B2 from the memory 13a-13b to the time value gates 148. The B0-B2 data on lines 141 through 146 cause one of the time value gates 149 through 152 to open as will be explained in greater detail subsequently. The outputs from pins 2 through 4 of counter
181 on lines 183 through 185 are applied to registers in the playback circuit of FIG. 7, as will be described in greater detail subsequently, to appropriately gate data words to the respective three instruments.
Turning again to the timer 160 of FIG. 6, this circuit functions as a counter and is reset by a signal on a line 192 from an inverter 193 whenever a transmit/receive switch 194 is in the transmit position as shown in FIG. 6. Typically, the
minimum time the timer 160 counts is approximately 90 milliseconds, and this time duration is selected to be sufficiently long for the UART circuit 125 to transmit three data characters in series, including the start and stop bits of each character and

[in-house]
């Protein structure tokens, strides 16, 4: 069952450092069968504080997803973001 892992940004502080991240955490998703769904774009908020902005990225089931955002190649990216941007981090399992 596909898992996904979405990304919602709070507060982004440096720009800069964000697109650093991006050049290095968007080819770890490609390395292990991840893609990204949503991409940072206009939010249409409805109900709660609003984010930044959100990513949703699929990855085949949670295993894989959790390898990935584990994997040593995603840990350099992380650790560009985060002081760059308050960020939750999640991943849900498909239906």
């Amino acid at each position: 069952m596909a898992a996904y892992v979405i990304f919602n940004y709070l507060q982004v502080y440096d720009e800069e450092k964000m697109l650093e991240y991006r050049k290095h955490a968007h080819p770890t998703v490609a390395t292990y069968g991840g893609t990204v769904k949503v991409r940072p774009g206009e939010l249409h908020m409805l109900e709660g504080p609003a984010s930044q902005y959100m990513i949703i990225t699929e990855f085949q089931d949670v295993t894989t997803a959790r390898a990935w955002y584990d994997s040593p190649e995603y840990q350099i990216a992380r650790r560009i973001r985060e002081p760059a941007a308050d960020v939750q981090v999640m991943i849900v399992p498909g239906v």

the time of the delay timer 129. In a typical example, this totals thirty-five bits, wherein each bit is equal to 2.5 milliseconds, thereby giving a total required time of 87.5 milliseconds. The timer 160 may be a conventional circuit identified as
model number 555 or SN74123 (Texas Instruments). The clock signal supplied to input terminal 161 preferably can be varied from approximately ninety milliseconds up to approximately two hundred milliseconds to allow control over the output of the timer
160. The timer 160 is reset at its input 192 every cycle from the signal on line 154 from the output OR gate 153 of the time value gate circuit 148 through the delay circuit 170 and inverter 193. As can be seen from FIG. 6, the output of the OR gate
153 is connected by line 154 to the input of the first delay circuit 171, the output of which is connected through a second delay circuit 172 to an output line 196 which, in turn, is connected to the inverter 193 to reset the timer 160. The delay